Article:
The Criminal, the Judge, and the Public: A Psychological Analysis

The Criminal, the Judge, and the Public: A Psychological Analysis

The Criminal, the Judge, and the Public: A Psychological Analysis

The Criminal, the Judge, and the Public: A Psychological Analysis

Excerpt

It is no longer necessary to try to justify the claims psychoanalysis makes in understanding the mentally sick and in extending to them therapeutic help.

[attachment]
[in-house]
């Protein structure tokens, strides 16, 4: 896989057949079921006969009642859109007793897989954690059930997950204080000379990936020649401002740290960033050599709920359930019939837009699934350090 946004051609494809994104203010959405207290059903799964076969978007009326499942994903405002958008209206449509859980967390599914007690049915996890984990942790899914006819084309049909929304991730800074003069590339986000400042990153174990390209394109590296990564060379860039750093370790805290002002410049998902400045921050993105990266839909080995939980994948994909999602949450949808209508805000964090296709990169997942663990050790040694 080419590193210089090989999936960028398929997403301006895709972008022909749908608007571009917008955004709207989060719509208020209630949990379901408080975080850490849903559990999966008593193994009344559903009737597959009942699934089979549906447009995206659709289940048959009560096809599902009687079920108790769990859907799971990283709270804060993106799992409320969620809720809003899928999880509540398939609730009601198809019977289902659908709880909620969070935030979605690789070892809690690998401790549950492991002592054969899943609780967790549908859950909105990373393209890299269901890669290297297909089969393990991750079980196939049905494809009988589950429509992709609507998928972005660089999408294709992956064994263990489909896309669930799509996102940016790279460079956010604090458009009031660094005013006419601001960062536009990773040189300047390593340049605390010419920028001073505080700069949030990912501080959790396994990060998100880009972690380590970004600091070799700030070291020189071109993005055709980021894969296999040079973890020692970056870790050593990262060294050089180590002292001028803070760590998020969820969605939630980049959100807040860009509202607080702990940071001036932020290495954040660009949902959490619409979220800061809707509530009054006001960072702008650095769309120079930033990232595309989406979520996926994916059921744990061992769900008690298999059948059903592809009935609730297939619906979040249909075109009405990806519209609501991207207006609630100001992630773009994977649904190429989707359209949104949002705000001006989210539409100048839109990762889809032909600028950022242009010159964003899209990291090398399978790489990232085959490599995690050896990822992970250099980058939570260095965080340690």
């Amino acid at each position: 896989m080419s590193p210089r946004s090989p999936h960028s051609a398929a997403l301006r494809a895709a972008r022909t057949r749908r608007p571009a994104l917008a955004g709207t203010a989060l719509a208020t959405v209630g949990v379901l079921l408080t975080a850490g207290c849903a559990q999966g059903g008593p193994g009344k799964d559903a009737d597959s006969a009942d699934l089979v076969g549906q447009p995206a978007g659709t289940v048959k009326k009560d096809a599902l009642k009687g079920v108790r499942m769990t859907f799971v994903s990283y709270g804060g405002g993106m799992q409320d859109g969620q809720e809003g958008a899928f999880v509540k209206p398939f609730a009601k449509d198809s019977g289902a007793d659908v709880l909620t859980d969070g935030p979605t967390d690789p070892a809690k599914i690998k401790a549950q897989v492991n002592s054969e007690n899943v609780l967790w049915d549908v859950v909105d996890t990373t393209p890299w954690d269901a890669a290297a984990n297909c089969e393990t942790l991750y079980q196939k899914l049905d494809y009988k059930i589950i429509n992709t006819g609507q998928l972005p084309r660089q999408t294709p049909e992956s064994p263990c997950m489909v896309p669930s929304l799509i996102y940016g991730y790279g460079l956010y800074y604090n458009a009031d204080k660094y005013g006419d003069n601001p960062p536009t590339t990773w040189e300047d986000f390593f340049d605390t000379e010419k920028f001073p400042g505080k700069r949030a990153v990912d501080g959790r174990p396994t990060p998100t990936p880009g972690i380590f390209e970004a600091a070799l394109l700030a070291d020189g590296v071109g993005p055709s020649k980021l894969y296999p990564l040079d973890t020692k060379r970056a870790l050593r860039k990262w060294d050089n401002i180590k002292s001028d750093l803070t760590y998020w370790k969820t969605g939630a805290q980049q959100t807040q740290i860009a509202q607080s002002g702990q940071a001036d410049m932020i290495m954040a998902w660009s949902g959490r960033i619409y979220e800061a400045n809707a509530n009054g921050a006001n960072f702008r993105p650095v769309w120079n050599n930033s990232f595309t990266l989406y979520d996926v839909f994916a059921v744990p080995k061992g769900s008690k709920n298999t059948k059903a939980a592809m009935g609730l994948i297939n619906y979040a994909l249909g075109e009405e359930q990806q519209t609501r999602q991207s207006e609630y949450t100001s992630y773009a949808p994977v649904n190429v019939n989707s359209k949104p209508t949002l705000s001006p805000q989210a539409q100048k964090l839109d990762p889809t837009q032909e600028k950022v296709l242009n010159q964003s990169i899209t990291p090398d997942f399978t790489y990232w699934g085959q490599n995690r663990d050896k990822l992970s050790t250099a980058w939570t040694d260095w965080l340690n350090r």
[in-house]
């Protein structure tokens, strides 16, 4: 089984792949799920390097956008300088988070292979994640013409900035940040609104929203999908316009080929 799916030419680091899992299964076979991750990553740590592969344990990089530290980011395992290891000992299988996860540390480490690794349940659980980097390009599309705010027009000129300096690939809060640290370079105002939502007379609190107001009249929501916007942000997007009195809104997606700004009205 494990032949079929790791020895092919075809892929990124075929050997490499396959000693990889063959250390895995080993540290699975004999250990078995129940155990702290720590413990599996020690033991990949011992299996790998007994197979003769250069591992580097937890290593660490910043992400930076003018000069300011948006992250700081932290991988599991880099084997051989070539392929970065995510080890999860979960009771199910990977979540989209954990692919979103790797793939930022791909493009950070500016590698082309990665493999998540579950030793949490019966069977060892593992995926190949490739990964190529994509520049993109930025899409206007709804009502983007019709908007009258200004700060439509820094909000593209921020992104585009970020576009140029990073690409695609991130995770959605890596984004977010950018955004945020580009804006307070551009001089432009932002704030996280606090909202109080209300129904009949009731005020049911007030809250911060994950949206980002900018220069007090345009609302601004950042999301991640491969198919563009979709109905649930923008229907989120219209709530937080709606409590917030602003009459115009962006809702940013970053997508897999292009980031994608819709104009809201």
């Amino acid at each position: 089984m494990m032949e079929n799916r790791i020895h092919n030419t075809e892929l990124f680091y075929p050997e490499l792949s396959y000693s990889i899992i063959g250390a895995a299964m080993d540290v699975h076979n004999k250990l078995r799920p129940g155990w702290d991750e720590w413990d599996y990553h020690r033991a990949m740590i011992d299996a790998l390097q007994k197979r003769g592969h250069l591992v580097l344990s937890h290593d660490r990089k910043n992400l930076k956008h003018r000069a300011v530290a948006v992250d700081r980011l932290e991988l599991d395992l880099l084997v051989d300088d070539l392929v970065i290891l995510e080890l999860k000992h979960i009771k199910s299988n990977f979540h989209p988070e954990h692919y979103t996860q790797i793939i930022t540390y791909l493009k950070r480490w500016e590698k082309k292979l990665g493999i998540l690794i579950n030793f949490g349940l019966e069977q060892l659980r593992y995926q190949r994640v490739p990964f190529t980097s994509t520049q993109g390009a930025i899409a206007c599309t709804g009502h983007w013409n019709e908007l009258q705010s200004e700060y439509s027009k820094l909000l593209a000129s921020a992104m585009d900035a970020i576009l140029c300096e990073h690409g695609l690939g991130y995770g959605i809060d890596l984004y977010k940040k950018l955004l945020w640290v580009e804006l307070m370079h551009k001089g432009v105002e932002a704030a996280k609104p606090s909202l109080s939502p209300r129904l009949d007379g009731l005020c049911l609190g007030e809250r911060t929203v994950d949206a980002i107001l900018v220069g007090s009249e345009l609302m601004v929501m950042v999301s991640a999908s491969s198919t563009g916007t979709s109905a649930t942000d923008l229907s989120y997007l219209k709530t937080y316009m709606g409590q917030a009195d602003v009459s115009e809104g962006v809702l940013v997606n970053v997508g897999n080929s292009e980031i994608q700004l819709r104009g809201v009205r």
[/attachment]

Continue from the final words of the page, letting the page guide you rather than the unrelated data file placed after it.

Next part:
Yet, not so many centuries ago, hysteria still belonged to a domain other than medicine; it was a phenomenon on which only the law courts were supposed to be competent to pass judgment. The woman suffering from hysteria was called a witch and she was punished as such; the punishment was severe, severer than the one meted out today to a murderer. It is not improbable that our treatment of the criminal will undergo a similar change in the future. The very fact that in "doubtful" cases today a medical expert, i.e., a psychiatrist, is usually asked by the court for an opinion, is the first step in this direction. A deeper knowledge of the psychology of the criminal would increase considerably the number of such "doubtful" cases. Yet our plea for a better understanding of the criminal seems to require some justification. Is not the criminal a public menace? Should not the interest we have in him be limited to an endeavor to make him harmless and to make the punishment imposed upon him serve as an example to others? Thus, a deeper study of the criminal personality might at first appear as nothing but a luxury, a manner of squandering one's scientific zeal. Is it not true that Tout comprendre c'est tout pardonner? Is it not true that the psychologist who strives to understand the criminal must at first put himself in the criminal's place, or as we say in psychoanalysis, he must identify himself with . . .

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